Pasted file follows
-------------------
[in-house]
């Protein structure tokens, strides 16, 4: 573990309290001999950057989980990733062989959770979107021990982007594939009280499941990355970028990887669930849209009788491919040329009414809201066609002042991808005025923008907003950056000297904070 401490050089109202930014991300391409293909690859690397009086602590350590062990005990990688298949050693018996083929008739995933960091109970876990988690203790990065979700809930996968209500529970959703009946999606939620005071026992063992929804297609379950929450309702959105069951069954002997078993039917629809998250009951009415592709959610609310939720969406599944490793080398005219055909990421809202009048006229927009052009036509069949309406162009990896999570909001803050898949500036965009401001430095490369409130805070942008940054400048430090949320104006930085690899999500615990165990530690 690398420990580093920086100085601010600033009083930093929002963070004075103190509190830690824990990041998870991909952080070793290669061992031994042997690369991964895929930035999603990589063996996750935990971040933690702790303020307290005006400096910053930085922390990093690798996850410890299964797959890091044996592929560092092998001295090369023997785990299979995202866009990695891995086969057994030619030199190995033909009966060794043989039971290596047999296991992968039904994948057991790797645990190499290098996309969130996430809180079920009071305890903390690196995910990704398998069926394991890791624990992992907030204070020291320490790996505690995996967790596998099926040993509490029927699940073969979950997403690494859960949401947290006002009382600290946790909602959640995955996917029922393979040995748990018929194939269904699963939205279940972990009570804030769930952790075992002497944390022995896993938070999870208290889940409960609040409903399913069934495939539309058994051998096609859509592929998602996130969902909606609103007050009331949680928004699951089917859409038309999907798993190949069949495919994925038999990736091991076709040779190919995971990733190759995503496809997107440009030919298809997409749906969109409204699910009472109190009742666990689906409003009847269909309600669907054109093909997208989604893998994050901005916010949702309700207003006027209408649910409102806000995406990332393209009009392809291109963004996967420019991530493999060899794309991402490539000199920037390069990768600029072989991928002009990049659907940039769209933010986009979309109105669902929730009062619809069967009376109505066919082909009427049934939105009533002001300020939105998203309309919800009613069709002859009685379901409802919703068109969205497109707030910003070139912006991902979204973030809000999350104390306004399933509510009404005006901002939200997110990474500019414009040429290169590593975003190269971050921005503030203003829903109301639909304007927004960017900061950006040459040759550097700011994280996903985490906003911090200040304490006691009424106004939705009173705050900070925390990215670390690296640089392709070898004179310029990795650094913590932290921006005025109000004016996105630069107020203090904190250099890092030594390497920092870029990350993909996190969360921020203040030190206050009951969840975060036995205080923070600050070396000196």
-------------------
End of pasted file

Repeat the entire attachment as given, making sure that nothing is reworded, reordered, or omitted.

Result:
[in-house]
């Protein structure tokens, strides 16, 4: 573990309290001999950057989980990733062989959770979107021990982007594939009280499941990355970028990887669930849209009788491919040329009414809201066609002042991808005025923008907003950056000297904070 401490050089109202930014991300391409293909690859690397009086602590350590062990005990990688298949050693018996083929008739995933960091109970876990988690203790990065979700809930996968209500529970959703009946999606939620005071026992063992929804297609379950929450309702959105069951069954002997078993039917629809998250009951009415592709959610609310939720969406599944490793080398005219055909990421809202009048006229927009052009036509069949309406162009990896999570909001803050898949500036965009401001430095490369409130805070942008940054400048430090949320104006930085690899999500615990165990530690 690398420990580093920086100085601010600033009083930093929002963070004075103190509190830690824990990041998870991909952080070793290669061992031994042997690369991964895929930035999603990589063996996750935990971040933690702790303020307290005006400096910053930085922390990093690798996850410890299964797959890091044996592929560092092998001295090369023997785990299979995202866009990695891995086969057994030619030199190995033909009966060794043989039971290596047999296991992968039904994948057991790797645990190499290098996309969130996430809180079920009071305890903390690196995910990704398998069926394991890791624990992992907030204070020291320490790996505690995996967790596998099926040993509490029927699940073969979950997403690494859960949401947290006002009382600290946790909602959640995955996917029922393979040995748990018929194939269904699963939205279940972990009570804030769930952790075992002497944390022995896993938070999870208290889940409960609040409903399913069934495939539309058994051998096609859509592929998602996130969902909606609103007050009331949680928004699951089917859409038309999907798993190949069949495919994925038999990736091991076709040779190919995971990733190759995503496809997107440009030919298809997409749906969109409204699910009472109190009742666990689906409003009847269909309600669907054109093909997208989604893998994050901005916010949702309700207003006027209408649910409102806000995406990332393209009009392809291109963004996967420019991530493999060899794309991402490539000199920037390069990768600029072989991928002009990049659907940039769209933010986009979309109105669902929730009062619809069967009376109505066919082909009427049934939105009533002001300020939105998203309309919800009613069709002859009685379901409802919703068109969205497109707030910003070139912006991902979204973030809000999350104390306004399933509510009404005006901002939200997110990474500019414009040429290169590593975003190269971050921005503030203003829903109301639909304007927004960017900061950006040459040759550097700011994280996903985490906003911090200040304490006691009424106004939705009173705050900070925390990215670390690296640089392709070898004179310029990795650094913590932290921006005025109000004016996105630069107020203090904190250099890092030594390497920092870029990350993909996190969360921020203040030190206050009951969840975060036995205080923070600050070396000196």